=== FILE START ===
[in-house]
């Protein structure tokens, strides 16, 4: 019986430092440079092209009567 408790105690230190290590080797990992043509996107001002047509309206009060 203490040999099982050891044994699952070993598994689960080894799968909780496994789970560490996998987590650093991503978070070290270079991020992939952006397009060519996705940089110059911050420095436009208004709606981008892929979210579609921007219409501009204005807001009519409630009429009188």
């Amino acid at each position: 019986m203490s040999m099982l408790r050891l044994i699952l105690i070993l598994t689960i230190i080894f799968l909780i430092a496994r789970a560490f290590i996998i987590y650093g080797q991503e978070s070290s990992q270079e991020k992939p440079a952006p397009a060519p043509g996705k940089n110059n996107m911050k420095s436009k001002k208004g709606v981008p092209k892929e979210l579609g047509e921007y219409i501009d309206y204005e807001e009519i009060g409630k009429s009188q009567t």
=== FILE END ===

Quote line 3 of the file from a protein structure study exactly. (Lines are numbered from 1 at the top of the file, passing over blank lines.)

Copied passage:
């Amino acid at each position: 019986m203490s040999m099982l408790r050891l044994i699952l105690i070993l598994t689960i230190i080894f799968l909780i430092a496994r789970a560490f290590i996998i987590y650093g080797q991503e978070s070290s990992q270079e991020k992939p440079a952006p397009a060519p043509g996705k940089n110059n996107m911050k420095s436009k001002k208004g709606v981008p092209k892929e979210l579609g047509e921007y219409i501009d309206y204005e807001e009519i009060g409630k009429s009188q009567t």